An Ode to Compassion (and 3 Ways It Can Help Your Biz)
By Baeth Davis, Your Prosperity Purpose Mentor
Baeth showing off the body paint work of the artist, Amir,
Venice, California, Dec. 2011
“Put your hands up.” In ancient palmistry lore, when someone shows you their hands, they have nothing to hide. What you see is what you see. It was also thought to be an offering of compassion from a spiritual leader to his or her community. (I was not thinking about any of this when the picture was being taken. I was thinking about how cool those Hebrew letters looked on my hand and chest.)
Compassion for myself is a strong aspect of my Life Lesson — emotional authenticity.Compassion for others is fairly easy (except when it’s not); I can see people struggling daily to find health, wealth and happiness as well as their passion, their purpose and their own peace of mind.
“Passion” means to suffer for what you love, “compassion” means to recognize that suffering in another.
While attending a dance workshop in Australia with my beloved teacher, Jo Cobbett, she asked the students to write about compassion. I share what I wrote with you today and then some ideas about how compassion might factor into your business.
“Compassion… is a lost wax method, requiring the hollowing out of the SELF to be filled with the sense, the implication, the knowledge of another, to have one’s outer shell chipped away, melted and reformed into something stronger, shinier, grander than what was.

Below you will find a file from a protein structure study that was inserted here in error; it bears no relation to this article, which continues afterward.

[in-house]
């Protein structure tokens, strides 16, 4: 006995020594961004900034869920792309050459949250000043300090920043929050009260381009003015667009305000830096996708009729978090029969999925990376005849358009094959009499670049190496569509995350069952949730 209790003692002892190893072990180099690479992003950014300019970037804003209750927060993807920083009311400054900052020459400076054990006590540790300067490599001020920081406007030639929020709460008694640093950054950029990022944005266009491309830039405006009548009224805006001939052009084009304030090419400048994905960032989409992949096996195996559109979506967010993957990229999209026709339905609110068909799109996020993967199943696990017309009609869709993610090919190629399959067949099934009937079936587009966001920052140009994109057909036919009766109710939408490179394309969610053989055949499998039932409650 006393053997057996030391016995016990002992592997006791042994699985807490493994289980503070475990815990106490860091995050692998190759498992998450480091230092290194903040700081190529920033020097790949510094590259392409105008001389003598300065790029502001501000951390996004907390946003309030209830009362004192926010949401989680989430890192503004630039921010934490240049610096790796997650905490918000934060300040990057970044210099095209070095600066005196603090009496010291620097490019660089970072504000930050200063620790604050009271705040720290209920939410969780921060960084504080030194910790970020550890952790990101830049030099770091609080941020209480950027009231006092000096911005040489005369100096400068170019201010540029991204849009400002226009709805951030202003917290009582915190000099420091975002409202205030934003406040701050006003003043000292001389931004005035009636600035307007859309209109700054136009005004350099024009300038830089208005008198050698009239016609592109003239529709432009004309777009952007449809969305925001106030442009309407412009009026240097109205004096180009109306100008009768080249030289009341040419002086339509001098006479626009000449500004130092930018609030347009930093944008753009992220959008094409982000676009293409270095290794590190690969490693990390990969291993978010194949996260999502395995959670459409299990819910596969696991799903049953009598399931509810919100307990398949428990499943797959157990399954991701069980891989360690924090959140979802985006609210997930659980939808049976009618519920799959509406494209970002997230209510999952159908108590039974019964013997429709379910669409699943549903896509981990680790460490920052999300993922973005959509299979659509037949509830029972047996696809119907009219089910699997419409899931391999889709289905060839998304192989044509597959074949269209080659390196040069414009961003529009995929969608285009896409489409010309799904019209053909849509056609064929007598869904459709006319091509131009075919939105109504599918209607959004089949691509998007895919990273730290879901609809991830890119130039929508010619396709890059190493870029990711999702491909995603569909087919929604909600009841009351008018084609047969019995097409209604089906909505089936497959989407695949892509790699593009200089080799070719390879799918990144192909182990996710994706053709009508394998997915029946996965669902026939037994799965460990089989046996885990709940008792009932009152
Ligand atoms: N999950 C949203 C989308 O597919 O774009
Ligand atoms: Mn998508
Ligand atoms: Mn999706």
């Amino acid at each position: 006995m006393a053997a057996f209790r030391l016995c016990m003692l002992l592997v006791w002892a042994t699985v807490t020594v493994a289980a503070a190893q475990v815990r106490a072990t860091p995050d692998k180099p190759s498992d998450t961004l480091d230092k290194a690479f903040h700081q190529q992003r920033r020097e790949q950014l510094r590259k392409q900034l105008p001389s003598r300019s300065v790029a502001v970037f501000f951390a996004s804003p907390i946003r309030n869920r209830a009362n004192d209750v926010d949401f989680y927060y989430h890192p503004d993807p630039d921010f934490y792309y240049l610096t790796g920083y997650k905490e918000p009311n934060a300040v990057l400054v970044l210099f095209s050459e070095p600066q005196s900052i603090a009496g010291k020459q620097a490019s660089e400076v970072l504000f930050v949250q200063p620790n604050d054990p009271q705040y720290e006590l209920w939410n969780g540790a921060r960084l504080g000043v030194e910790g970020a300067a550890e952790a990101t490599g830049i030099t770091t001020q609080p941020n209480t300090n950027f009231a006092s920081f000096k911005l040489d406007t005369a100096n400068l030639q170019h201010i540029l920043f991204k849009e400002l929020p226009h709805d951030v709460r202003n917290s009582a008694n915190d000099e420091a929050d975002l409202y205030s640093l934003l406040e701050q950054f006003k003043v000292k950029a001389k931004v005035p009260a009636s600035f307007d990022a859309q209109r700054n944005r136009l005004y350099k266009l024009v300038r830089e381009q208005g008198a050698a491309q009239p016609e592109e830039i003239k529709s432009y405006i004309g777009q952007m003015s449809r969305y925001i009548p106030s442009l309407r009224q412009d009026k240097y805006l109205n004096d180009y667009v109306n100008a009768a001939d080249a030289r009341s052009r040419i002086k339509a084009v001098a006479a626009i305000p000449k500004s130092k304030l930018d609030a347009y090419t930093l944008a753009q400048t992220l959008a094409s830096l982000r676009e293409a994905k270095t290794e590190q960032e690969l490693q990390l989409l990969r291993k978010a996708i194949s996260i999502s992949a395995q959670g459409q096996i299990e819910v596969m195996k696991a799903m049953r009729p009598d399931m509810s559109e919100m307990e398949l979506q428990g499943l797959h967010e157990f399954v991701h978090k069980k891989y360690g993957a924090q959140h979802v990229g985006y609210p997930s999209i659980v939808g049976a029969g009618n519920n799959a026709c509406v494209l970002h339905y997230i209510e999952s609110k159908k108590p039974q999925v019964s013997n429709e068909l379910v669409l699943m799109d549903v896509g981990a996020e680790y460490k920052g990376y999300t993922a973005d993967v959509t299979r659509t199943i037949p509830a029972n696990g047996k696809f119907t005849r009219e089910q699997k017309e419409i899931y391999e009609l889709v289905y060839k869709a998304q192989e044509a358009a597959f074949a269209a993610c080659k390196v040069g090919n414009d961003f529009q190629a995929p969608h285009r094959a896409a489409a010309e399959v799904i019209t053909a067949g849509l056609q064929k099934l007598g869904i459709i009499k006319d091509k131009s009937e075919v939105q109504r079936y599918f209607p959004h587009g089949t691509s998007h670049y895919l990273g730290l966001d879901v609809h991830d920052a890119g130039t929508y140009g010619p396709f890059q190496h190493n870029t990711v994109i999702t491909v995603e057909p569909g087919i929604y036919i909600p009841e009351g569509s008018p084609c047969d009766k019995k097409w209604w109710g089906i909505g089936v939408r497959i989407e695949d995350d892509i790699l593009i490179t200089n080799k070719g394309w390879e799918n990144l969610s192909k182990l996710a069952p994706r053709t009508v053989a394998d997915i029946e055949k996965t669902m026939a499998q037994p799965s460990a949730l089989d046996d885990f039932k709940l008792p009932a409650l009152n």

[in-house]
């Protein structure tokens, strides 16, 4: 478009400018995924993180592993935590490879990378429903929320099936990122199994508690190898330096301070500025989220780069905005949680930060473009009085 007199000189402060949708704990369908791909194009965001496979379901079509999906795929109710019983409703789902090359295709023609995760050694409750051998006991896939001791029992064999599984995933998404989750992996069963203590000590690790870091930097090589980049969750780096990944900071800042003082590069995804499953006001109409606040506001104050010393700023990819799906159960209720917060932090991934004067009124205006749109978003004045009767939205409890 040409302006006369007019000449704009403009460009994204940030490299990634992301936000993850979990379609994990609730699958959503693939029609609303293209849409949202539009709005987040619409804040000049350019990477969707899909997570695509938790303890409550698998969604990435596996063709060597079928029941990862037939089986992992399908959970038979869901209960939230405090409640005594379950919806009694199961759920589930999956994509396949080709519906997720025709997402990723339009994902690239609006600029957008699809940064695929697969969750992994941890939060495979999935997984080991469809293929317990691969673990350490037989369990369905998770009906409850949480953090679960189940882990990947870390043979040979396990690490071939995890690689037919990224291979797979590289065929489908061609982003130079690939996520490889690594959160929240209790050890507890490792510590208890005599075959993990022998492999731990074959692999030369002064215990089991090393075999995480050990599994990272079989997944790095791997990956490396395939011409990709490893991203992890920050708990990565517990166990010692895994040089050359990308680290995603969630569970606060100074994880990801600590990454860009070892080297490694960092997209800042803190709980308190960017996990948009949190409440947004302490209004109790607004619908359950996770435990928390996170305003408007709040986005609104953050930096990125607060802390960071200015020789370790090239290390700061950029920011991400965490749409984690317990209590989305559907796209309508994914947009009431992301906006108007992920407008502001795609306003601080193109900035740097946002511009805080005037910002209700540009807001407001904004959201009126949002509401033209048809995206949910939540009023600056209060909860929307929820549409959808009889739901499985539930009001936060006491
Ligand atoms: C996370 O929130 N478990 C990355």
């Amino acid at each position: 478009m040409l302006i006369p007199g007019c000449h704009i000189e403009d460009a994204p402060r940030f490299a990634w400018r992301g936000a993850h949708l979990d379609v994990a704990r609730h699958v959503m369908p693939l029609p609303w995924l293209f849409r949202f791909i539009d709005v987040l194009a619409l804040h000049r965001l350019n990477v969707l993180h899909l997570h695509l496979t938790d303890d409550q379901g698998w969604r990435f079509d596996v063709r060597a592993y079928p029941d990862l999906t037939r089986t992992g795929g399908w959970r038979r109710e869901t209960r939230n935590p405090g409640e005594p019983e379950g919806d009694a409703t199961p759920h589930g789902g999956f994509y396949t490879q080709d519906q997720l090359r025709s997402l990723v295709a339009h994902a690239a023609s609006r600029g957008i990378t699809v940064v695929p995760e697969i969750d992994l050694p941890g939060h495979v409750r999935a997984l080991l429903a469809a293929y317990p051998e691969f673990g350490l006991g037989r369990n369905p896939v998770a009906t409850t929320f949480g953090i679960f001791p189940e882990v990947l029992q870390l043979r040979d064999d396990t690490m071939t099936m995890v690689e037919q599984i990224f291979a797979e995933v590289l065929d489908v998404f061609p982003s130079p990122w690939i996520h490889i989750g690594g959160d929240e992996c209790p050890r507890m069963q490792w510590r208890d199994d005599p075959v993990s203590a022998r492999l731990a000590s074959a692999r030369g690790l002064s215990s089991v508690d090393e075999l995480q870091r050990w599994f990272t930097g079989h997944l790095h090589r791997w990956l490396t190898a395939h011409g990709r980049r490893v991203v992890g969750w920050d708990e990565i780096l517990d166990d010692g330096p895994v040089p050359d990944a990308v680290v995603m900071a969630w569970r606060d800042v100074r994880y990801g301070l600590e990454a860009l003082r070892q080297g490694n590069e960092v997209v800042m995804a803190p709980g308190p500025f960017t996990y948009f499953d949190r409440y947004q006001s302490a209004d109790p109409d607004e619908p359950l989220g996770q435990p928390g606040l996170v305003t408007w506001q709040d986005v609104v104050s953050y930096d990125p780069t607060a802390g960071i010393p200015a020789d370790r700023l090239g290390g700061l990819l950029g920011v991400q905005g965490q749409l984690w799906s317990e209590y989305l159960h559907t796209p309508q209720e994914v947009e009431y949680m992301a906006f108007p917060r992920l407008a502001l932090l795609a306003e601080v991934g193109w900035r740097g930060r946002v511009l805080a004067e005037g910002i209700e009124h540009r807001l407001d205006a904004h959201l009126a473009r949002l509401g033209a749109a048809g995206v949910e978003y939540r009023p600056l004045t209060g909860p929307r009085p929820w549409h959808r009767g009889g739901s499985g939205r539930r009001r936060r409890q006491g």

Humility comes close sister to her brother, Compassion, which means “with passion.”
Compassion is not sycophantic nor is it always sweetness; compassion is the force of feeling – of wax melting away into liquid metal, the alchemical elixir of the Gods and Goddesses.
Compassion is the greatest of all healers, having total understanding for the depth of someone else’s unknown, as deep as my own, maybe much much much deeper.
So much that can’t be solved with words. More often, through the dance, wordless form moving through space, such love, such feeling, such force of gentleness. I see myself in another. And feel the other – unconditionally. And know that, for a moment, at least, there is the unity of energy matching energy, finding an even level, harmonizing. Delicious, exquisite one-ness. Known. With compassion.”
If you consider turning toward yourself and your business with compassion, what arises in you? Are you allowed to say “easy does it” and take a break? Have some fun? Remember the moment?
1. Compassion for … Change.
Perhaps what once worked no longer works. Every industry is changing due to a revolving door of technological innovation, staff restlessness and advances by competitors. (According toFast Company, three mobile phone companies dominated in 2005. Just six years later, those companies are out of play and the mobile phone industry is led by Samsung and Apple.)
Your business model doesn’t work. Then you find one that works. For a while. Until it doesn’t. And then you need to find another model, and another and another. This is the world we now live in. The industrial age bowed to efficiency but abhorred flexibility. Today you must be quick and nimble. Have compassion for yourself if you find all this change dizzying.
I suggest writing down the three things you are great at. And then ask how you might use technology to share your greatness with others. Brainstorm with a few business associates. Take it further.
2. Compassion for … Your Client.
Have you climbed inside the mind of your client? What is keeping them up at night? Money worries? Stress-related health issues? A chronic illness? An ailing parent? A challenging marriage? A special-needs child? A desire for something new, exciting and transforming to transcend the boredom that has overcome their life?